A conservative advocacy group has launched a website seeking public comments against two new workplace rules proposed by the Biden administration .
If implemented, the new rules could restrict independent contracting, which would force some freelancers to reclassify as employees, and broaden the definition of joint employment, making it harder to own and operate franchise businesses.
Because these rules are being proposed by executive branch agencies, they do not go through rounds of debate and votes in Congress. However, under the 1946 Administrative Procedures Act, they must go through a public comment period to receive feedback before being implemented.
This is where the group, Heritage Action for America, is trying to make an impact, soliciting comments from the public via a new website . Once received, those comments must be taken into account by the federal government before the rules go into effect and may result in them being altered or even eliminated depending on the volume and force of feedback.
“We think, frankly, that activists have a huge voice because they can petition President Joe Biden and show the real impact that these proposed rules would have on their day-to-day life,” said Jessica Anderson, executive director of Heritage Action, the lobbying arm of the Heritage Foundation.
The independent contractor rule proposed by the Department of Labor could affect more than 57 million people who work as freelance or “gig” workers, such as truck drivers, graphic designers, accountants, or others who are self-employed. Proponents of the rule argue that many workers classified as independent contractors should rightfully be employees, but business groups say freelancing allows for more flexibility and freedom, a big factor for many who choose self-employment.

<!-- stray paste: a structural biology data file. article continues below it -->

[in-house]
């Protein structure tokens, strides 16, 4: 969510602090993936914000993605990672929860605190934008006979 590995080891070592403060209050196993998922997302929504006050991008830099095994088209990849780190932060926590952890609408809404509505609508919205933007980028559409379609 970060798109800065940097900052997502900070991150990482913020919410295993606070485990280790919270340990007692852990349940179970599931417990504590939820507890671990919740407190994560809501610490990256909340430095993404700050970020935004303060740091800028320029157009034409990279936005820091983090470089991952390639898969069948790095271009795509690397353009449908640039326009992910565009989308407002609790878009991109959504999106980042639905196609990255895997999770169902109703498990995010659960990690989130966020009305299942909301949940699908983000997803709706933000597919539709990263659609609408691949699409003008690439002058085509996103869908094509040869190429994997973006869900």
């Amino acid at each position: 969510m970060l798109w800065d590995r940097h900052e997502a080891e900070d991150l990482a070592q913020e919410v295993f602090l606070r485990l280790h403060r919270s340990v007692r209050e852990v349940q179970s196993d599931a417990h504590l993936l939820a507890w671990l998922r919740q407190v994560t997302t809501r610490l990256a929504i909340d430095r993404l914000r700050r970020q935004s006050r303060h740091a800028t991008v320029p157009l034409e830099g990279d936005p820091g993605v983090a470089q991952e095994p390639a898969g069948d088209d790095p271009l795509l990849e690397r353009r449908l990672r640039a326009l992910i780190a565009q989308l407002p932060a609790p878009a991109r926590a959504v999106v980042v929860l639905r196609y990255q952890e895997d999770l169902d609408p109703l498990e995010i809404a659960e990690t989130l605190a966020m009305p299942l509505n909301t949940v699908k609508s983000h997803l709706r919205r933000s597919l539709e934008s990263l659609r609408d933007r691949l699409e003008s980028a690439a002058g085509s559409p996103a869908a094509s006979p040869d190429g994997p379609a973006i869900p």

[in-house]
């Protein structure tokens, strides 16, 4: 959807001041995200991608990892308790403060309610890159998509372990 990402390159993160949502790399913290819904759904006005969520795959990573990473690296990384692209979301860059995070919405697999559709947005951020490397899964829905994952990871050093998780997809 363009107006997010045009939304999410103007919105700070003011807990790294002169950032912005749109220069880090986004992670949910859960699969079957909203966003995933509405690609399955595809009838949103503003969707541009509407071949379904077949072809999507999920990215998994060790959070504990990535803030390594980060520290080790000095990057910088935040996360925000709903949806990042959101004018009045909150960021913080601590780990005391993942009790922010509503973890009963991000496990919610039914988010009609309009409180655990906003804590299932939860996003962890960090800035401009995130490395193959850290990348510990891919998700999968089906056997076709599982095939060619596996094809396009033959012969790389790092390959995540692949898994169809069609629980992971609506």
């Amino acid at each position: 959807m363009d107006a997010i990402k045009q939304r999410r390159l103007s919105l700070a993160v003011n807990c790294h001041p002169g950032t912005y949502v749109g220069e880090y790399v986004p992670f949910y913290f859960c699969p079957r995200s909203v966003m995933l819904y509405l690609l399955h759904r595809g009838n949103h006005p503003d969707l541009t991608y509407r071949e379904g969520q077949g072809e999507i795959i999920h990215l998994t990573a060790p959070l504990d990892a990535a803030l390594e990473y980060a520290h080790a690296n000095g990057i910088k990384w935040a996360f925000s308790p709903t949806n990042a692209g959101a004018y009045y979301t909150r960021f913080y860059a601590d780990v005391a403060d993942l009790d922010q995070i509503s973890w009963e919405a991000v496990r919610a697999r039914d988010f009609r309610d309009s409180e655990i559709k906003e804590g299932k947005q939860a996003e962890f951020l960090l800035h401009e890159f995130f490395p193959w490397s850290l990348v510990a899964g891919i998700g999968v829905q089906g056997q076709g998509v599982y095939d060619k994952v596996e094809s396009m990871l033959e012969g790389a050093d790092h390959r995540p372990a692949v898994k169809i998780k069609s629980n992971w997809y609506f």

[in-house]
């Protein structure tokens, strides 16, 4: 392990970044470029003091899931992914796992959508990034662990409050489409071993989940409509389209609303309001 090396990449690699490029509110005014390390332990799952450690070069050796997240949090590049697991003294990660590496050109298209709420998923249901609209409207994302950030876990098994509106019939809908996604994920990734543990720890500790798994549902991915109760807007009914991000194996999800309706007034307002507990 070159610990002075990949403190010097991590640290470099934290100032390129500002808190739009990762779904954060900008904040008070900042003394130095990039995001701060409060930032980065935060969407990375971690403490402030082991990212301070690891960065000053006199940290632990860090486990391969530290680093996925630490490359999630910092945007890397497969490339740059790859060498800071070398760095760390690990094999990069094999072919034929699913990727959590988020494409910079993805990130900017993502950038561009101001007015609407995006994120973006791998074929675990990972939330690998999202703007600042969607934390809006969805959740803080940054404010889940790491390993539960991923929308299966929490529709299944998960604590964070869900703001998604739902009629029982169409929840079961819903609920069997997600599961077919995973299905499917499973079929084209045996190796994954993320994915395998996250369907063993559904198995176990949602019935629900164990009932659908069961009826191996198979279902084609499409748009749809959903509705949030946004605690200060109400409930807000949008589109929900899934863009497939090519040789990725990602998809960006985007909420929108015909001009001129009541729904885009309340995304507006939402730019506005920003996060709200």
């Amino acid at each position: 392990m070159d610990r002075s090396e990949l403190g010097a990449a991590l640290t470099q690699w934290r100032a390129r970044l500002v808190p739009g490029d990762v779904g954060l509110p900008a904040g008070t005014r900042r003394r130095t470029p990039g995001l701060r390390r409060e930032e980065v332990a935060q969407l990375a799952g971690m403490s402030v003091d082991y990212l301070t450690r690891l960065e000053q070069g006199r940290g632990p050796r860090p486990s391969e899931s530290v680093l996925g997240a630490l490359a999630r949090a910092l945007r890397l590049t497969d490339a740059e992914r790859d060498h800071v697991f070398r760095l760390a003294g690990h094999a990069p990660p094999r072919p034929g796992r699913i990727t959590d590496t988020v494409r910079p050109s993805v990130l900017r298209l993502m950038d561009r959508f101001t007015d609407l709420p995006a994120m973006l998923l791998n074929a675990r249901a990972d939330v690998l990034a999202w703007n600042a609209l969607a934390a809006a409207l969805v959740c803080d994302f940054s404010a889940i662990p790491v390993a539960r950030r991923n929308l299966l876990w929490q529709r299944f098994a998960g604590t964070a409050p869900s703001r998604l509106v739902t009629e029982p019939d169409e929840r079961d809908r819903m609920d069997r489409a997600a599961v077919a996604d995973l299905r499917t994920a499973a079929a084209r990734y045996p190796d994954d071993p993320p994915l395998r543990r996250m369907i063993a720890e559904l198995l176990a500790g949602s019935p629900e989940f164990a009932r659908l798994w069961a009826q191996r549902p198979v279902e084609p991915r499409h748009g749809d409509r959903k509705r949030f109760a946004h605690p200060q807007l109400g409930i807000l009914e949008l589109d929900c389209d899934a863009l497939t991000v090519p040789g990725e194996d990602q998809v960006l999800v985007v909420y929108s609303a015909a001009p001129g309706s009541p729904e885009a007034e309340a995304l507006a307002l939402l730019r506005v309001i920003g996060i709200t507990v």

“Those are people we’re encouraging to drop their comments in, tell how they’d be impacted, and go on the record against the rule,” Anderson said. Comments can be submitted through Nov. 28.
The second rule, proposed by the National Labor Relations Board, would make it more difficult to run businesses as a franchise. Heritage estimates it would affect 8 million people, with comments due by Nov. 7.
“In an economy where employment relationships are increasingly complex, the board must ensure that its legal rules for deciding which employers should engage in collective bargaining serve the goals of the National Labor Relations Act,” NLRB Chairwoman Lauren McFerran said in a statement when the rule was announced. “Part of that task is providing a clear standard for defining joint employment that is consistent with controlling law.”
The rule would have many franchise employees reclassified as employees of the franchise’s parent company. Yet franchise owners say this would make it more difficult or even impossible to operate their businesses. The move could also make it easier for workers to form unions, which are a key constituency of President Joe Biden.
Anderson said both of the new rules could make it harder for people to become entrepreneurs and would disproportionately affect women, who often work part time while also caring for children.
“We need more people working and being stewards of the funds that they get,” she said. “It’s negligent for the Biden administration to even think about putting these new rules forward. We need more workers, not less.”
The Administrative Procedures Act’s public comment requirement has gotten more attention lately as more governing is done by executive orders and executive branch agencies created by Congress. The Biden administration has already drawn several complaints of circumventing the act in announcing new policies, including the federal mask mandate and the recently announced student loans forgiveness program.
Heritage Action has been putting more energy into public comments since last summer, when the Department of Education proposed plans to fund grants for programs based on critical race theory.
Heritage pushed a toolkit and sent activists to the Federal Register. More than 35,000 public comments were sent in on the proposed rule ahead of the deadline, and the Education Department later walked back its plans .